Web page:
Axioms of collection and replacement are axiom schemata in set theory that permit to construct new sets from other already given sets thereby contributing substantially to the size of the set-theoretic universe and hence are seen as ‘strong’ axioms.
The most famous of these schemata is the axiom of replacement2 of Zermelo-Fraenkel set theory that was suggested by A. Fraenkel and formulated by T. Skolem in 1922. Given a unary operation and a set it permits to collect all for into a new set.
The resulting expansiveness of the set-theoretic universe is somewhat peripheral to the practice of ‘ordinary’ mathematics and therefore a structural set theory like ETCS can omit replacement without incurring a great loss3. Even in the context of a ZF-equivalent material set theory the axiom of replacement can be traded in for a reflection principle4.
Axioms of replacement and collection become useful, however, whenever recursively constructing a set that is ‘larger’ than any set known before:
what the axiom of replacement is mainly needed for in mathematical practice is to define families of sets indexed by some set I carrying some inductive structure as, typically, the set of natural numbers.5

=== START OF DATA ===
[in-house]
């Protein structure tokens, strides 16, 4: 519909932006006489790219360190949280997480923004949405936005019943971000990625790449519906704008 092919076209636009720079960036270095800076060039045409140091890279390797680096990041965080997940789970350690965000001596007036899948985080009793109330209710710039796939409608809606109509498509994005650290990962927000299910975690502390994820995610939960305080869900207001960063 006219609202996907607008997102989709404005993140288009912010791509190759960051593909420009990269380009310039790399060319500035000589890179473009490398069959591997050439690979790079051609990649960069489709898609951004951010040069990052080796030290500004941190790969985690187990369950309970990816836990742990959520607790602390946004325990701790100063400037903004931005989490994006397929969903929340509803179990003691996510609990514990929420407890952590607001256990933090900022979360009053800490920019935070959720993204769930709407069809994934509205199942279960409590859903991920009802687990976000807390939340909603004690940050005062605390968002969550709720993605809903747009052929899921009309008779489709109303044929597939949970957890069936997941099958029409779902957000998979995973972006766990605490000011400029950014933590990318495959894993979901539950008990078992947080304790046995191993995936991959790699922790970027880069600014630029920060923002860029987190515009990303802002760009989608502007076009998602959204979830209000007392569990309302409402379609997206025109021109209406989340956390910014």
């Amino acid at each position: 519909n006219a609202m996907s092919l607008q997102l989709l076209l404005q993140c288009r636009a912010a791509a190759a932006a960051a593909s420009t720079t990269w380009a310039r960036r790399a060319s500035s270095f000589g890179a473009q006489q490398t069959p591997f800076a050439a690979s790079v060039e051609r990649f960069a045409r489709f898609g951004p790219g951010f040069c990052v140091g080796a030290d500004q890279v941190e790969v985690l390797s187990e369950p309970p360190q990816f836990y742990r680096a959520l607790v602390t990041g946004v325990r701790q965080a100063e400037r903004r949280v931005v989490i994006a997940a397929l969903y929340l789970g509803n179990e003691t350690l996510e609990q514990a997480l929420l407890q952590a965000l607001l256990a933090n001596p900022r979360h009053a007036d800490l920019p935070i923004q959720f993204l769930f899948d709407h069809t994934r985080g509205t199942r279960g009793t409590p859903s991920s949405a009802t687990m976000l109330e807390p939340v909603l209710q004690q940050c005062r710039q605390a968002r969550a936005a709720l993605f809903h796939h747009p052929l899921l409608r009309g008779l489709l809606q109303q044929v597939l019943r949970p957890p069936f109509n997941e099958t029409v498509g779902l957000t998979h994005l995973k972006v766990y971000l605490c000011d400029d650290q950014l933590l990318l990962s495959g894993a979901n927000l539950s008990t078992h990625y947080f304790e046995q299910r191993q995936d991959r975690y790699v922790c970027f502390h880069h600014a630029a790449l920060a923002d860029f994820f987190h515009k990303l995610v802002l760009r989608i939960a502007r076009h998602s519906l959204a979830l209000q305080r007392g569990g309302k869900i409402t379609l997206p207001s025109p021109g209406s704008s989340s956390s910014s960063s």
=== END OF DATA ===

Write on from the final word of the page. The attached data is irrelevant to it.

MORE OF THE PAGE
There are many variations on these axiom schemata, but any given system should only need one.
In general, these axioms apply to a binary relation that relates elements of one set to arbitrary sets. However, we do not expect that the relation itself be an object in the theory; really, we have an axiom schema with one axiom for every binary predicate of the proper form. We will write this predicate as , where stands for an elment of and stands for any set. (Note that there may well be other free variables in the predicate.)
Generally, will need to be an entire relation for the axiom to apply; that is, the axiom has as a hypothesis that, for every , there is some such that holds. In versions called ‘replacement’ instead of ‘collection’, also needs to be functional; that is, the axiom has the hypothesis that, for every , there is a unique such that holds. Thus, most of the ‘replacement’ versions only make sense if the language has a notion of equality of sets.
So much for the hypothesis of the axiom; the conclusion asserts the existence of a family of sets to which appropriate s belong. In a material set theory, we can simply state the existence of set such that certain . In a structural set theory, we state the existence of an index set , a total set , and a function such that each fibre for is equal to (or at least isomorphic to) certain . (Often we can take to be , but that does not come into the statement of the axioms.)